The data were weighted to be representative of the registered voter population of New Jersey. The weights used, like all weights, balance the demographic characteristics of the sample to match known population parameters. The weighted results used here are balanced to match parameters for sex, age, and race/ethnicity.

SPSSINC RAKE, an SPSS extension module that simultaneously balances the distributions of all variables using the GENLOG procedure, was used to produce final weights. Weights were trimmed to prevent individual interviews from having too much influence on the final results. The use of these weights in statistical analysis helps to ensure that the demographic characteristics of the sample approximate the demographic characteristics of the target population. The size of these weights is used to construct the measure of design effects, which indicate the extent to which the reported results are being driven by the weights applied to the data, rather than found in the data itself. Simply put, these design effects tell us how many additional respondents would have been needed to get the weighted number of respondents across weighted categories: larger design effects indicate greater levels of under-representation in the data. In this case, calculated design effects are approximately 1.25.

All surveys are subject to sampling error, which is the expected probable difference between interviewing everyone in a population versus a scientific sampling drawn from that population. Sampling error should be adjusted to recognize the effect of weighting the data to better match the population. In this poll, the simple sampling error for 1100 residents of Newark is +/-2.96 percentage points, at a 95 percent confidence interval. Including the design effects, the margin of error would be +/-3.73 percentage points, though the figure not including them is much more commonly reported.

This error calculation does not take into account other sources of variation inherent in public opinion studies, such as non-response, question-wording, differences in translated forms, or context effects.

Weighted Telephone Sample Characteristics

1100 Newark Residents

Figures do not include respondents who declined to answer the demographic item in question

Man   

47%                 N = 526

Woman                            

50%                 N = 548

Some Other Way          

1%                  N = 13

 

18-24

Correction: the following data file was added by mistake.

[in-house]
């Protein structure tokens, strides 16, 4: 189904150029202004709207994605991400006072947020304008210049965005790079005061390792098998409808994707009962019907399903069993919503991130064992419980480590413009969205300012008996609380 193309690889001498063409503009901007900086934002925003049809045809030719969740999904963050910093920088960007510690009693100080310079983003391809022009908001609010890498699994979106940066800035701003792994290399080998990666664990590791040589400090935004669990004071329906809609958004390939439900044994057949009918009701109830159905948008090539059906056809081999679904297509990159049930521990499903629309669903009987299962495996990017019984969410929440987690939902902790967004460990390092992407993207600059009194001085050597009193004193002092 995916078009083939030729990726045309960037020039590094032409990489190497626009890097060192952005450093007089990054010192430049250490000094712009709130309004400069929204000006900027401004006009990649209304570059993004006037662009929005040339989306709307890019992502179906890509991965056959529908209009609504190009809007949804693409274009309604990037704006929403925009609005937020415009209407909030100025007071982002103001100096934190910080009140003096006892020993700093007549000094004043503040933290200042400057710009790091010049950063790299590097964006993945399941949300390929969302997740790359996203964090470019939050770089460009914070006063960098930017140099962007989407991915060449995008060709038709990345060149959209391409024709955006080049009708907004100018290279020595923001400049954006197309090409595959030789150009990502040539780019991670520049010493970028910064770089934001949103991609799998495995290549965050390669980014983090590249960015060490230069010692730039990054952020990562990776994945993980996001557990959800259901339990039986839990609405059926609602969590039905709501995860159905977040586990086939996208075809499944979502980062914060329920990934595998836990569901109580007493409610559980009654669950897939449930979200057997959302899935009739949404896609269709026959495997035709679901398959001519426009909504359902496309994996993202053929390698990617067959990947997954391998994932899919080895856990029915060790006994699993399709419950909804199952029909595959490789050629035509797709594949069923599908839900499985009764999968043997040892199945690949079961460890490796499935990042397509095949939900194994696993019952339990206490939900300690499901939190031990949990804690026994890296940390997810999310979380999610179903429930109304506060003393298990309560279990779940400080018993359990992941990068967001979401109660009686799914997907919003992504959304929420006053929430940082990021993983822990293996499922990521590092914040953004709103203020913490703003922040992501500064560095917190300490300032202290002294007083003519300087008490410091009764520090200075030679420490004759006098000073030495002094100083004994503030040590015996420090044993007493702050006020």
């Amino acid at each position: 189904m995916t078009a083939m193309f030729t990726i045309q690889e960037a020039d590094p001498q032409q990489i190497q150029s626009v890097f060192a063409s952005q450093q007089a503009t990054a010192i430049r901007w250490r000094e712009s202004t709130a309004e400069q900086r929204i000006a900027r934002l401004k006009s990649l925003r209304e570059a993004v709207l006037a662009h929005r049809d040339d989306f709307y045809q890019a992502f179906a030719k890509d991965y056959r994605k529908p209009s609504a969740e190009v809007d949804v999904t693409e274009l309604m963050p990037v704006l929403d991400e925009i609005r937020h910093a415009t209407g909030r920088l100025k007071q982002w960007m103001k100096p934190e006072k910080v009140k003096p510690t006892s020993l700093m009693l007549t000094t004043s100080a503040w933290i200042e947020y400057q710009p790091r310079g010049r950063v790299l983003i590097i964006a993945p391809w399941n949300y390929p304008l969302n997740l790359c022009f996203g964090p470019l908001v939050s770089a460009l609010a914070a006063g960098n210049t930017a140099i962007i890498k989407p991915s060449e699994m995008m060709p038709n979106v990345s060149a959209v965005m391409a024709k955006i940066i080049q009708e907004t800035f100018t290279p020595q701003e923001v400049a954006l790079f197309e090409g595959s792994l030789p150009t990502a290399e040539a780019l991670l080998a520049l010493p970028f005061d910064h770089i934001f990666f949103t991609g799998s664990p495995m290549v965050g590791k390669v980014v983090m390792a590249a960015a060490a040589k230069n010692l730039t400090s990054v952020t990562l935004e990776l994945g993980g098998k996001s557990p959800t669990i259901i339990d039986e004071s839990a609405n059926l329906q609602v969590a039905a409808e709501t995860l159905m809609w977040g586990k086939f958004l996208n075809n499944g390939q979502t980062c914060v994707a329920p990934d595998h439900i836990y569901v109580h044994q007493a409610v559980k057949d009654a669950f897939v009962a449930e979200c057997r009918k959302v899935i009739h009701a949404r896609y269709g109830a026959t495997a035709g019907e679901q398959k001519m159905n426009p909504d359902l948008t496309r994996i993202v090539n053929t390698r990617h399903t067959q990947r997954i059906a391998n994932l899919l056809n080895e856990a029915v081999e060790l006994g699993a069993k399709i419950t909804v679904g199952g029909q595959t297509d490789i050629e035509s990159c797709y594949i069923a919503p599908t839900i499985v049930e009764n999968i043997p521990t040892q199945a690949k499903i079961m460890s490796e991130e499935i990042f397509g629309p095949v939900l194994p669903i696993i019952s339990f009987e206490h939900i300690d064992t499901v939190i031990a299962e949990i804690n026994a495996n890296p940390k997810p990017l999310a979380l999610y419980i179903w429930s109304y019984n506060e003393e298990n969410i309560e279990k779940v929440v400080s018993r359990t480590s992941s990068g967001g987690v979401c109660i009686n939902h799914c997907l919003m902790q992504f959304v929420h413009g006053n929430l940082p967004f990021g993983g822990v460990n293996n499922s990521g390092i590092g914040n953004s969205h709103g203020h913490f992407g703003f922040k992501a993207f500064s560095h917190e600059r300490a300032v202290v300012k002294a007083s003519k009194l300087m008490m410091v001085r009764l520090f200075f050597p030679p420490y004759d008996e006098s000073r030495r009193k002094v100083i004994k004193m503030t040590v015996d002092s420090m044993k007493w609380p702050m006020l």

14%                 N = 157

25-34                          

21%                 N = 234

35-44                          

18%                 N = 201

45-64                          

29%                 N = 311

65+                              

13%                 N = 146

 

Democrat (with leaners)             

59%                 N = 645

Independent                                 

13%                 N = 142

Republican (with leaners)          

10%                 N = 111

 

White                                           

11%                N = 124

Black                                              

49%                N = 528

Hispanic/Latino/a                                     

36%                N = 387

Asian                                       

2%                  N = 23

Other/Multi-racial                                    

2%                  N = 22

 

HS or Less                                    

34%                N = 376

Some College/Vocational           

30%                N = 329

College degree or more             

34%                N = 377

 

Question wording and order

Approval items released on 23 August

Political Efficacy Items to be released at a later date

We know it can be a sensitive area, but we’d appreciate it if you could answer a few questions about racial segregation in your neighborhood.

S1. Would you say the public schools where you live have students who are mostly white, mostly black, mostly another race or ethnicity or are the students from a variety of racial and ethnic backgrounds?

Mostly White

Mostly Black

Mostly Brazilian or Portuguese